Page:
After the Great Recession, the Federal Reserve kept interest rates low to help grow the economy. And by many measures, it’s worked. Job growth is humming along and unemployment is at its lowest level since 2008. These promising signs gave the green light to start normalizing interest rates in late 2016. However, inflation continues to fall short of expectations.
Why is this? The Fed has laid out several plausible theories, including, the global economy suppressing wage growth and cheap imports holding down the cost of goods.
Low inflation has put the Fed in an economic conundrum. Typically, it raises interest rates in part to reduce inflation. However, the Index is already sitting well below its two percent target despite promising topline job numbers and still-low rates. If it falls further, that may signal an economic slowdown.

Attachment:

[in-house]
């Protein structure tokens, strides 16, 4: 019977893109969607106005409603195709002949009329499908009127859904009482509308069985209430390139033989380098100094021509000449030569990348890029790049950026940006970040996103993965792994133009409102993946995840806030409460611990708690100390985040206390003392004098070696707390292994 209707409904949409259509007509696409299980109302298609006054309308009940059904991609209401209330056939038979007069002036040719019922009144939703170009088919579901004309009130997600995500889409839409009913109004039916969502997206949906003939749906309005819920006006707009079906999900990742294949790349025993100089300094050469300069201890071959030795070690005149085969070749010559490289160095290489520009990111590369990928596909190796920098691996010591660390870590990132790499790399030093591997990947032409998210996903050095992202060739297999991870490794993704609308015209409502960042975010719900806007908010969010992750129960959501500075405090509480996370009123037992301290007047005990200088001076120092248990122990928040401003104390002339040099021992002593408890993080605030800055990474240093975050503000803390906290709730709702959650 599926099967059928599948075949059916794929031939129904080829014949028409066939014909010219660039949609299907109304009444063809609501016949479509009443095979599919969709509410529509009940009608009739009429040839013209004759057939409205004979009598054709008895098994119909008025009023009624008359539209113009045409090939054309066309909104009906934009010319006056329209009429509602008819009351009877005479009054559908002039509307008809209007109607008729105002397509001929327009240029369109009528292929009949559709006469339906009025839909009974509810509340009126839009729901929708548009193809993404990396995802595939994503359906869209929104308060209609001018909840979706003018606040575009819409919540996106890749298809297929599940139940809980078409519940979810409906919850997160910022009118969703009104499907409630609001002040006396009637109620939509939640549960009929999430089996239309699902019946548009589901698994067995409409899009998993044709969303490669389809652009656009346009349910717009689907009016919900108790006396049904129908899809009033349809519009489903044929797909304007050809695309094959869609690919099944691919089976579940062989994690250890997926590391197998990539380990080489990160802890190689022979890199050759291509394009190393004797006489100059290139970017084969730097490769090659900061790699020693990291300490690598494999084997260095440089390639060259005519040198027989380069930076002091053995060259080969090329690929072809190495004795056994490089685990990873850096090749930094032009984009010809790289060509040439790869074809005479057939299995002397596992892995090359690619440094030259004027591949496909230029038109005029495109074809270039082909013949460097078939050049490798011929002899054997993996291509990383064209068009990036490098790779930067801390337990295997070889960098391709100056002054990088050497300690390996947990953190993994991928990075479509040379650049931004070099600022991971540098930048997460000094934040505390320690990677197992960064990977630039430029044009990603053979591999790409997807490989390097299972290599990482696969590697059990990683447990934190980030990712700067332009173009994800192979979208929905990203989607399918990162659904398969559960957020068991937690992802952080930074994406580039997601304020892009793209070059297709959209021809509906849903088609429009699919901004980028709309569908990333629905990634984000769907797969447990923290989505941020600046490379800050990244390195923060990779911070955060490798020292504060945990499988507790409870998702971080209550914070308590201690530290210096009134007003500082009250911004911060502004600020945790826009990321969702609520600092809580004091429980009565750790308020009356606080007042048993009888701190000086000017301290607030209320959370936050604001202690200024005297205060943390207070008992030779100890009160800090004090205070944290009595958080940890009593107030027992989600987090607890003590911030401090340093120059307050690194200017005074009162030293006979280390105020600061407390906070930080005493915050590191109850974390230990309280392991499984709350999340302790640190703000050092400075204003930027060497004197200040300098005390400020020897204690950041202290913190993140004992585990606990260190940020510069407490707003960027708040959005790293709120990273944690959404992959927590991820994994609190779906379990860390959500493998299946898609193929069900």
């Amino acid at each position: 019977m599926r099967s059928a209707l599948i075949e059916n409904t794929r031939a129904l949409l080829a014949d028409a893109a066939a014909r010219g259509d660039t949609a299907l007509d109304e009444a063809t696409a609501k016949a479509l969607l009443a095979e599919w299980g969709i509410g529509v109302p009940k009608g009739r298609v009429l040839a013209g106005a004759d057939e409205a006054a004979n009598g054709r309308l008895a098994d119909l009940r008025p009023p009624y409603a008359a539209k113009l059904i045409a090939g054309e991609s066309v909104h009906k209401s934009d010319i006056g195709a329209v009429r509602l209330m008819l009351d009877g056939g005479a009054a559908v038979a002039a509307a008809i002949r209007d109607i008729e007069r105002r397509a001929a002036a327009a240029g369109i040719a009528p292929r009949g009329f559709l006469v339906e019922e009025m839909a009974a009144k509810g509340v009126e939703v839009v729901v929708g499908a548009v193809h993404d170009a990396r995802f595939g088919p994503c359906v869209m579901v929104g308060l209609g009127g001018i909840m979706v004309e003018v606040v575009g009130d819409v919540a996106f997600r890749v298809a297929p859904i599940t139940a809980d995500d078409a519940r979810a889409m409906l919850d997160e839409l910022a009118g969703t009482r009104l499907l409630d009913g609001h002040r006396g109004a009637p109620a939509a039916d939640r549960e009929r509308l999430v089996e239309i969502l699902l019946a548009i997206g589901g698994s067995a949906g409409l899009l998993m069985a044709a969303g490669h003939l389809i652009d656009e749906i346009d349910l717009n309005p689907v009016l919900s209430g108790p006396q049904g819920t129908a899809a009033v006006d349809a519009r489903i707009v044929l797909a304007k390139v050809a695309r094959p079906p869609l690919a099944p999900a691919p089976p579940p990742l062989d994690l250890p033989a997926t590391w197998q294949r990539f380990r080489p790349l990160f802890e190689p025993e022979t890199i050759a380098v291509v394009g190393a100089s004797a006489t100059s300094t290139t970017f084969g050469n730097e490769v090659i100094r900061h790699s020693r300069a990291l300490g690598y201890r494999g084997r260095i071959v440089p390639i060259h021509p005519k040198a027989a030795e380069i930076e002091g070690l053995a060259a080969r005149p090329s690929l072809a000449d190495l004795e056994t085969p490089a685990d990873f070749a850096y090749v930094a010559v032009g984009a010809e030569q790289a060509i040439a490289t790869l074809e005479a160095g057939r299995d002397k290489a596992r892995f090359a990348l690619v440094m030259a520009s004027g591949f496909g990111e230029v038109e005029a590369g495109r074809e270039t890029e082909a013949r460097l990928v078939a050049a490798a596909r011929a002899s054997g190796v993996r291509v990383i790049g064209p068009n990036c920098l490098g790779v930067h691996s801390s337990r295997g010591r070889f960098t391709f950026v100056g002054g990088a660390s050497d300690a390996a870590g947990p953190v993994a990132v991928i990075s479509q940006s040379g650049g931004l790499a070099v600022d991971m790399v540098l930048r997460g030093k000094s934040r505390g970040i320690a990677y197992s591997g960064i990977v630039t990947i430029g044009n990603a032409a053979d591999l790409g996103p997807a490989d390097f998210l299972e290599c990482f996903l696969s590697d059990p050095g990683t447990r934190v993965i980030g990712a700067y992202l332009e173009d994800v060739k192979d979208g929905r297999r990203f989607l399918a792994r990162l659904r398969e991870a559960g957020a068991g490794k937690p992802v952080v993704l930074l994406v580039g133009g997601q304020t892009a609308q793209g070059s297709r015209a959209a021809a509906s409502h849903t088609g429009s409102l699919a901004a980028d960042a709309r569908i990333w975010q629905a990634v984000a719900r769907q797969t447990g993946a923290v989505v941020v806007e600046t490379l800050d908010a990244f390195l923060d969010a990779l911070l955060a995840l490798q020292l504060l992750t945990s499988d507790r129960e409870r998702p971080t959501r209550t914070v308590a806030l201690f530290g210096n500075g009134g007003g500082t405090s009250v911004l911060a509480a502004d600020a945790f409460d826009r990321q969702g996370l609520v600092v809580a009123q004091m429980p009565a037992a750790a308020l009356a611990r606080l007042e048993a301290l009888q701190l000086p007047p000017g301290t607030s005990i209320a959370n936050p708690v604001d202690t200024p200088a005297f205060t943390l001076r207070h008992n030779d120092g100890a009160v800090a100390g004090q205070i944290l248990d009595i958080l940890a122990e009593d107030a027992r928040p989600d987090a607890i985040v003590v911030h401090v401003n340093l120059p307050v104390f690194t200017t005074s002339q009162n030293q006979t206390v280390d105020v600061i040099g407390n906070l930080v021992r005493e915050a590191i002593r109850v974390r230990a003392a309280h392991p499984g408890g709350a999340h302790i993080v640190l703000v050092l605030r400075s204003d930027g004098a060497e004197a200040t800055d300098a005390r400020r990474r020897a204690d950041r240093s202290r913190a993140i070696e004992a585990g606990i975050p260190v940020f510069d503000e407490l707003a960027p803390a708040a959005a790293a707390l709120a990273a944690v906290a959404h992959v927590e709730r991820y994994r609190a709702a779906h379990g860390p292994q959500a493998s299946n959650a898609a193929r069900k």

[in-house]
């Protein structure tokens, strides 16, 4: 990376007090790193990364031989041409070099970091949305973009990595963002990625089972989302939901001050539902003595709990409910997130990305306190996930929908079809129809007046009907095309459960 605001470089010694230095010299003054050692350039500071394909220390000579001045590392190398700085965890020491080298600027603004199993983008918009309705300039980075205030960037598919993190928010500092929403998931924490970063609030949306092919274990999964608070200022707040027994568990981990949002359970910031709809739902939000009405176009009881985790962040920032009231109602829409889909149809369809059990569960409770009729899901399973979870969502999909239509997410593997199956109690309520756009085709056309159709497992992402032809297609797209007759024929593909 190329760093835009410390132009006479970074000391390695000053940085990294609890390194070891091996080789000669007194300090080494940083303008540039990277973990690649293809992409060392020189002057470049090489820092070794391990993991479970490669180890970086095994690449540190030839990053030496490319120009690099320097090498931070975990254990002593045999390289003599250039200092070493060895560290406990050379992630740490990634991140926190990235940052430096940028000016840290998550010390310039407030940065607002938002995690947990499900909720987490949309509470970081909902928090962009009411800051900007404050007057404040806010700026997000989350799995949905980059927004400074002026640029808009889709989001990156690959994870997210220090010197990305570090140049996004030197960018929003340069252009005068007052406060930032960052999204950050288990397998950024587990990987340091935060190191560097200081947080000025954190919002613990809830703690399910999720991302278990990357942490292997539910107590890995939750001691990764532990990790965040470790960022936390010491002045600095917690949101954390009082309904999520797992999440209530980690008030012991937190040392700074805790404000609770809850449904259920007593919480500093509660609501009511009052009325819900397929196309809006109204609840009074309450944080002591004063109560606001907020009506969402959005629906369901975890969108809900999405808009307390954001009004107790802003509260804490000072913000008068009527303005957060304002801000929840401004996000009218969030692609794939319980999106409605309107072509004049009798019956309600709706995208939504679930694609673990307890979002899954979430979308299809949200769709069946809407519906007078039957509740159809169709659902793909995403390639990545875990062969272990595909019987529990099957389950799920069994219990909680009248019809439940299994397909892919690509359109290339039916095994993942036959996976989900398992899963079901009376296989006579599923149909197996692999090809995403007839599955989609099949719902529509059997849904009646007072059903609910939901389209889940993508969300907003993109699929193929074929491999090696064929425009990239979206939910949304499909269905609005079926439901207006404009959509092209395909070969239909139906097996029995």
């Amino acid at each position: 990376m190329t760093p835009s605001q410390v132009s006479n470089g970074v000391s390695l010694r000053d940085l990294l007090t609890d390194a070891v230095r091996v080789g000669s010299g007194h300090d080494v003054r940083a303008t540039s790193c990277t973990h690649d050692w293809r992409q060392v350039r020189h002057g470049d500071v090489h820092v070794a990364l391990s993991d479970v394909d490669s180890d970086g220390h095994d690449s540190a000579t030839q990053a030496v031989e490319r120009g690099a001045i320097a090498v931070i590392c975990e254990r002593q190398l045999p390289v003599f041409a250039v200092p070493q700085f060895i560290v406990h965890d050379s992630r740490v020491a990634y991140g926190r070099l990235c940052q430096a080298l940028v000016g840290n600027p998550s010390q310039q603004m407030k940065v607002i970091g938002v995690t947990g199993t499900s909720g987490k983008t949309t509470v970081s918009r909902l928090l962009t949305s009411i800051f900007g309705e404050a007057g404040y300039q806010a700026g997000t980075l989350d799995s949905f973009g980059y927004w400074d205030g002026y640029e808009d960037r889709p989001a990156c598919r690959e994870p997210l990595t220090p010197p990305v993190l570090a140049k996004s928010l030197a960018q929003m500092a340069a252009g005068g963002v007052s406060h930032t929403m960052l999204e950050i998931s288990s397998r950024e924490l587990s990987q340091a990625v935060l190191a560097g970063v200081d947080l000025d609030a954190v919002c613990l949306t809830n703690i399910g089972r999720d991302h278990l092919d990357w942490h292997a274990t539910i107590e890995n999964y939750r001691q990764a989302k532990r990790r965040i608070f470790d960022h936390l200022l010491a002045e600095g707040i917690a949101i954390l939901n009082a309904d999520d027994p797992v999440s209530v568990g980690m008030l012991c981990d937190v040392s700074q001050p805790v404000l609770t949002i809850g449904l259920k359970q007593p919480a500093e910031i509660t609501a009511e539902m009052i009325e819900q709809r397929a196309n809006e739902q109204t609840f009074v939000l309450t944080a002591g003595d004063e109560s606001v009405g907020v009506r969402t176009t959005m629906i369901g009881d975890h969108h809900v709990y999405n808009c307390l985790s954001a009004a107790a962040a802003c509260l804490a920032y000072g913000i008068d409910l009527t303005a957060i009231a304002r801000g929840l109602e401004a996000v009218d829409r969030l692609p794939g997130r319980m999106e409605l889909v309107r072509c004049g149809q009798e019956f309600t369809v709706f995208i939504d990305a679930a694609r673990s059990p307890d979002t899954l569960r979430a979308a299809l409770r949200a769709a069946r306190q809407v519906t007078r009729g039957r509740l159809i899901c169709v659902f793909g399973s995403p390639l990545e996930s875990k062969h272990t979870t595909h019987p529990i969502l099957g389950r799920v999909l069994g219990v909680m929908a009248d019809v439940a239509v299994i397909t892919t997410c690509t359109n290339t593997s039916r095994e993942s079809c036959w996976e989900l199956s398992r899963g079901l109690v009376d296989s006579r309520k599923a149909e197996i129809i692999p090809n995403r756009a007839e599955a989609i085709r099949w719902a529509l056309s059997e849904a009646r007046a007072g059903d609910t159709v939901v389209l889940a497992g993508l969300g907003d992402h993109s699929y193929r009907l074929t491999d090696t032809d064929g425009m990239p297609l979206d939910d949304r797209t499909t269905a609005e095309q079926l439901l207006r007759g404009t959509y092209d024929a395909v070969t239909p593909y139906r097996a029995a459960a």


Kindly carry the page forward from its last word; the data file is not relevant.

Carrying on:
Some market observers point to tepid wage growth and low workforce participation as potential reasons why the Fed should re-evaluate its policy. However, the Fed – while cautiously concerned – is not panicking. It believes it must carry on since the economy is basically at full employment with little slack in the labor market.
What does this mean for investors searching for income? A flattening U.S. yield curve is being driven by mixed economic and policy signals. Short-term Treasury rates are moving higher on Fed policy expectations, but longer-term yields are still taking their cues from a mixed inflation and economic outlook. Investors seeking risk-adjusted income may need to look somewhere else.
Real estate may be one option. If inflation does start moving towards its benchmark, investments in real estate may serve as a hedge for investors. Property values tend to rise with increasing inflation, as rents can be raised to keep pace with an overall increase in prices.
At Resource, we are keeping one eye on inflation to gauge the economy’s overall health, and another on how its movement impedes or opens the Fed’s continued march to normalized interest rates.